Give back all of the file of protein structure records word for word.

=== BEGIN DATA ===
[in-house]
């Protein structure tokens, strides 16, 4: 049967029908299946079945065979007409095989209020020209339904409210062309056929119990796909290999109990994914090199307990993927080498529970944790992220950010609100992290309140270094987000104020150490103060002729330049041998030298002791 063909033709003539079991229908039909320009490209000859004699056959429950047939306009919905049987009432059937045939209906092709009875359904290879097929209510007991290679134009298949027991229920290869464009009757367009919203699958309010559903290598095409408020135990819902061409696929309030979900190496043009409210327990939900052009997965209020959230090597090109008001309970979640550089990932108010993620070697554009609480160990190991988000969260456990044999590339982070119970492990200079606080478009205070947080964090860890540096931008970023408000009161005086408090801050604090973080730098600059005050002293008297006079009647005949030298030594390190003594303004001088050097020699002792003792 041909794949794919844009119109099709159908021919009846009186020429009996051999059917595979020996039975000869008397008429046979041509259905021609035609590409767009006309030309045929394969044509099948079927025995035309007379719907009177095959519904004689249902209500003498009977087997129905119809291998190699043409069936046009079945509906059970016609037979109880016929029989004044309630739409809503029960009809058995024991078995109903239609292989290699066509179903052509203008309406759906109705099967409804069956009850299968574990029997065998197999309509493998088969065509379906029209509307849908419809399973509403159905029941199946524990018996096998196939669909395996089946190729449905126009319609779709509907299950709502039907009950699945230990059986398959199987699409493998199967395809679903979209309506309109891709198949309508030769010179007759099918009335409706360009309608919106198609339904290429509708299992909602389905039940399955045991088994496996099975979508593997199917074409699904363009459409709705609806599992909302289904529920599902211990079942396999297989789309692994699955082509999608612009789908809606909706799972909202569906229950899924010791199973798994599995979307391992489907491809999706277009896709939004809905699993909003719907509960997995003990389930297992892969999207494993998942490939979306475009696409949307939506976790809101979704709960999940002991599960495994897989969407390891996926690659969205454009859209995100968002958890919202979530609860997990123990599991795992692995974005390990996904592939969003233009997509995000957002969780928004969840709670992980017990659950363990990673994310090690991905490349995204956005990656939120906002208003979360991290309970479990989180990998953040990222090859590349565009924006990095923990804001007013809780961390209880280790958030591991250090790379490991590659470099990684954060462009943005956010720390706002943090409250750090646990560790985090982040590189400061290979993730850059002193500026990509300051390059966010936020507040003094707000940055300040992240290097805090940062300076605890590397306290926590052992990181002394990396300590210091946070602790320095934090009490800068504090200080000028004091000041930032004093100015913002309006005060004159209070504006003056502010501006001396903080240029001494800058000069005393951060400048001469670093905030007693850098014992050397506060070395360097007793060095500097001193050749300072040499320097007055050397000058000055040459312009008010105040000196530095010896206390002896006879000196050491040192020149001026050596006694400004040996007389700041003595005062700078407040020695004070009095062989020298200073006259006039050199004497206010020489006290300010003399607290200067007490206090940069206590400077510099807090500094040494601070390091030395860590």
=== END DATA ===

[in-house]
């Protein structure tokens, strides 16, 4: 049967029908299946079945065979007409095989209020020209339904409210062309056929119990796909290999109990994914090199307990993927080498529970944790992220950010609100992290309140270094987000104020150490103060002729330049041998030298002791 063909033709003539079991229908039909320009490209000859004699056959429950047939306009919905049987009432059937045939209906092709009875359904290879097929209510007991290679134009298949027991229920290869464009009757367009919203699958309010559903290598095409408020135990819902061409696929309030979900190496043009409210327990939900052009997965209020959230090597090109008001309970979640550089990932108010993620070697554009609480160990190991988000969260456990044999590339982070119970492990200079606080478009205070947080964090860890540096931008970023408000009161005086408090801050604090973080730098600059005050002293008297006079009647005949030298030594390190003594303004001088050097020699002792003792 041909794949794919844009119109099709159908021919009846009186020429009996051999059917595979020996039975000869008397008429046979041509259905021609035609590409767009006309030309045929394969044509099948079927025995035309007379719907009177095959519904004689249902209500003498009977087997129905119809291998190699043409069936046009079945509906059970016609037979109880016929029989004044309630739409809503029960009809058995024991078995109903239609292989290699066509179903052509203008309406759906109705099967409804069956009850299968574990029997065998197999309509493998088969065509379906029209509307849908419809399973509403159905029941199946524990018996096998196939669909395996089946190729449905126009319609779709509907299950709502039907009950699945230990059986398959199987699409493998199967395809679903979209309506309109891709198949309508030769010179007759099918009335409706360009309608919106198609339904290429509708299992909602389905039940399955045991088994496996099975979508593997199917074409699904363009459409709705609806599992909302289904529920599902211990079942396999297989789309692994699955082509999608612009789908809606909706799972909202569906229950899924010791199973798994599995979307391992489907491809999706277009896709939004809905699993909003719907509960997995003990389930297992892969999207494993998942490939979306475009696409949307939506976790809101979704709960999940002991599960495994897989969407390891996926690659969205454009859209995100968002958890919202979530609860997990123990599991795992692995974005390990996904592939969003233009997509995000957002969780928004969840709670992980017990659950363990990673994310090690991905490349995204956005990656939120906002208003979360991290309970479990989180990998953040990222090859590349565009924006990095923990804001007013809780961390209880280790958030591991250090790379490991590659470099990684954060462009943005956010720390706002943090409250750090646990560790985090982040590189400061290979993730850059002193500026990509300051390059966010936020507040003094707000940055300040992240290097805090940062300076605890590397306290926590052992990181002394990396300590210091946070602790320095934090009490800068504090200080000028004091000041930032004093100015913002309006005060004159209070504006003056502010501006001396903080240029001494800058000069005393951060400048001469670093905030007693850098014992050397506060070395360097007793060095500097001193050749300072040499320097007055050397000058000055040459312009008010105040000196530095010896206390002896006879000196050491040192020149001026050596006694400004040996007389700041003595005062700078407040020695004070009095062989020298200073006259006039050199004497206010020489006290300010003399607290200067007490206090940069206590400077510099807090500094040494601070390091030395860590």